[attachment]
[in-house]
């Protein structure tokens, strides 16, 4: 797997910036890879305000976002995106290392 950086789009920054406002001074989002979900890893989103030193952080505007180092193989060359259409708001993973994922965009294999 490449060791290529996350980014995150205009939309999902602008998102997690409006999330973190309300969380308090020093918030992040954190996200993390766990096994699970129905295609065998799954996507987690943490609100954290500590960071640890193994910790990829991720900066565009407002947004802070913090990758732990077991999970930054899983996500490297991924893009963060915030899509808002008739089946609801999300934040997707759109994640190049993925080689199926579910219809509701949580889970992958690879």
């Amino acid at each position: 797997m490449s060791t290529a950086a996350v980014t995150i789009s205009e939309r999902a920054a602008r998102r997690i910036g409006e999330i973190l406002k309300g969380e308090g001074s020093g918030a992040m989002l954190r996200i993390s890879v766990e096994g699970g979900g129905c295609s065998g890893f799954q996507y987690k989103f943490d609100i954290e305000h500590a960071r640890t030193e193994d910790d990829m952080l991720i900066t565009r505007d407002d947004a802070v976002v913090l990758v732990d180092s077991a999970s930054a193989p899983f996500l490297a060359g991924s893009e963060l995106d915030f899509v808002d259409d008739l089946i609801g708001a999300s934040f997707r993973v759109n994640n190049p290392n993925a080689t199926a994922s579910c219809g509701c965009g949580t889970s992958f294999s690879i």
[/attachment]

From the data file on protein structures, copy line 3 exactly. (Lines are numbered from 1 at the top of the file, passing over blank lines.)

């Amino acid at each position: 797997m490449s060791t290529a950086a996350v980014t995150i789009s205009e939309r999902a920054a602008r998102r997690i910036g409006e999330i973190l406002k309300g969380e308090g001074s020093g918030a992040m989002l954190r996200i993390s890879v766990e096994g699970g979900g129905c295609s065998g890893f799954q996507y987690k989103f943490d609100i954290e305000h500590a960071r640890t030193e193994d910790d990829m952080l991720i900066t565009r505007d407002d947004a802070v976002v913090l990758v732990d180092s077991a999970s930054a193989p899983f996500l490297a060359g991924s893009e963060l995106d915030f899509v808002d259409d008739l089946i609801g708001a999300s934040f997707r993973v759109n994640n190049p290392n993925a080689t199926a994922s579910c219809g509701c965009g949580t889970s992958f294999s690879i």